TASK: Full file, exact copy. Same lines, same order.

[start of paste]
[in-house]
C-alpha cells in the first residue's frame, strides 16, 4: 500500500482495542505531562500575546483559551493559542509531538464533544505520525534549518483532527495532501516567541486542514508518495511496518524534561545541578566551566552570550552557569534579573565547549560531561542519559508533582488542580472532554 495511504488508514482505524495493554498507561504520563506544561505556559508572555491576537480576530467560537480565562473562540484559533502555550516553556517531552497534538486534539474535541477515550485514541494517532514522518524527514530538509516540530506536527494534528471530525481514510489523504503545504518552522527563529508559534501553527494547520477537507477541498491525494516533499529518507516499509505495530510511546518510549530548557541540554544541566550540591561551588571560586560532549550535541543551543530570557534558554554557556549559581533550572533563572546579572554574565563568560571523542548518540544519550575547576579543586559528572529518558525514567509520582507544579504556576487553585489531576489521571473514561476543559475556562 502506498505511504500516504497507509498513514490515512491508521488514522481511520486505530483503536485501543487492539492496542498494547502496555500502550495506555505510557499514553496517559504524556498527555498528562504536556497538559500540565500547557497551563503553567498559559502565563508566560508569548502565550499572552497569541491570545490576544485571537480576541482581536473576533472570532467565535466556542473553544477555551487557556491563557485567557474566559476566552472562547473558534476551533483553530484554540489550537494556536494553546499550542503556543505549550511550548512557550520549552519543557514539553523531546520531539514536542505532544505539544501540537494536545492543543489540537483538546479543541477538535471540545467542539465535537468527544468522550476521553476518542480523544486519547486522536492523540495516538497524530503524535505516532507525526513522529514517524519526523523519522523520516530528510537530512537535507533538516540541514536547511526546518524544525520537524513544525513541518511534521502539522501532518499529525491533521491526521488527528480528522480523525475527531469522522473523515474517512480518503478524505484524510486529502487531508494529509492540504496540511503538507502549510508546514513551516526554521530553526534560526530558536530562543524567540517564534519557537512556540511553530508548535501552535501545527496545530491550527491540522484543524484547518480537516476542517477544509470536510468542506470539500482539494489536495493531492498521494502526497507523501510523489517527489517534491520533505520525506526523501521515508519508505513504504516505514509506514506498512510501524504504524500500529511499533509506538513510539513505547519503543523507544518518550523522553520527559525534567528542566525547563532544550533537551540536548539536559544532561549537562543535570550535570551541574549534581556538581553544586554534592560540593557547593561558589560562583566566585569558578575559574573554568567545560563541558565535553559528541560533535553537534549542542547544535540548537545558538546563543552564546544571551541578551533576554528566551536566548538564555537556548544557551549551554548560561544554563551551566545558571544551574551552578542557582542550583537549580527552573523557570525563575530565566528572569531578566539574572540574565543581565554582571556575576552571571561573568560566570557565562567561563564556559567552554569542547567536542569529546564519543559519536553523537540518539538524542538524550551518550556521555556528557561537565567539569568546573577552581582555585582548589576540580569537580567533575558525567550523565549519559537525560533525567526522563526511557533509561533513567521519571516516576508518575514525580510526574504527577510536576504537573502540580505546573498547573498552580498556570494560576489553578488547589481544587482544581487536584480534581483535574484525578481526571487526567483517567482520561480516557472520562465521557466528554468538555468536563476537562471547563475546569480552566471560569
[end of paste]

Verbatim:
[in-house]
C-alpha cells in the first residue's frame, strides 16, 4: 500500500482495542505531562500575546483559551493559542509531538464533544505520525534549518483532527495532501516567541486542514508518495511496518524534561545541578566551566552570550552557569534579573565547549560531561542519559508533582488542580472532554 495511504488508514482505524495493554498507561504520563506544561505556559508572555491576537480576530467560537480565562473562540484559533502555550516553556517531552497534538486534539474535541477515550485514541494517532514522518524527514530538509516540530506536527494534528471530525481514510489523504503545504518552522527563529508559534501553527494547520477537507477541498491525494516533499529518507516499509505495530510511546518510549530548557541540554544541566550540591561551588571560586560532549550535541543551543530570557534558554554557556549559581533550572533563572546579572554574565563568560571523542548518540544519550575547576579543586559528572529518558525514567509520582507544579504556576487553585489531576489521571473514561476543559475556562 502506498505511504500516504497507509498513514490515512491508521488514522481511520486505530483503536485501543487492539492496542498494547502496555500502550495506555505510557499514553496517559504524556498527555498528562504536556497538559500540565500547557497551563503553567498559559502565563508566560508569548502565550499572552497569541491570545490576544485571537480576541482581536473576533472570532467565535466556542473553544477555551487557556491563557485567557474566559476566552472562547473558534476551533483553530484554540489550537494556536494553546499550542503556543505549550511550548512557550520549552519543557514539553523531546520531539514536542505532544505539544501540537494536545492543543489540537483538546479543541477538535471540545467542539465535537468527544468522550476521553476518542480523544486519547486522536492523540495516538497524530503524535505516532507525526513522529514517524519526523523519522523520516530528510537530512537535507533538516540541514536547511526546518524544525520537524513544525513541518511534521502539522501532518499529525491533521491526521488527528480528522480523525475527531469522522473523515474517512480518503478524505484524510486529502487531508494529509492540504496540511503538507502549510508546514513551516526554521530553526534560526530558536530562543524567540517564534519557537512556540511553530508548535501552535501545527496545530491550527491540522484543524484547518480537516476542517477544509470536510468542506470539500482539494489536495493531492498521494502526497507523501510523489517527489517534491520533505520525506526523501521515508519508505513504504516505514509506514506498512510501524504504524500500529511499533509506538513510539513505547519503543523507544518518550523522553520527559525534567528542566525547563532544550533537551540536548539536559544532561549537562543535570550535570551541574549534581556538581553544586554534592560540593557547593561558589560562583566566585569558578575559574573554568567545560563541558565535553559528541560533535553537534549542542547544535540548537545558538546563543552564546544571551541578551533576554528566551536566548538564555537556548544557551549551554548560561544554563551551566545558571544551574551552578542557582542550583537549580527552573523557570525563575530565566528572569531578566539574572540574565543581565554582571556575576552571571561573568560566570557565562567561563564556559567552554569542547567536542569529546564519543559519536553523537540518539538524542538524550551518550556521555556528557561537565567539569568546573577552581582555585582548589576540580569537580567533575558525567550523565549519559537525560533525567526522563526511557533509561533513567521519571516516576508518575514525580510526574504527577510536576504537573502540580505546573498547573498552580498556570494560576489553578488547589481544587482544581487536584480534581483535574484525578481526571487526567483517567482520561480516557472520562465521557466528554468538555468536563476537562471547563475546569480552566471560569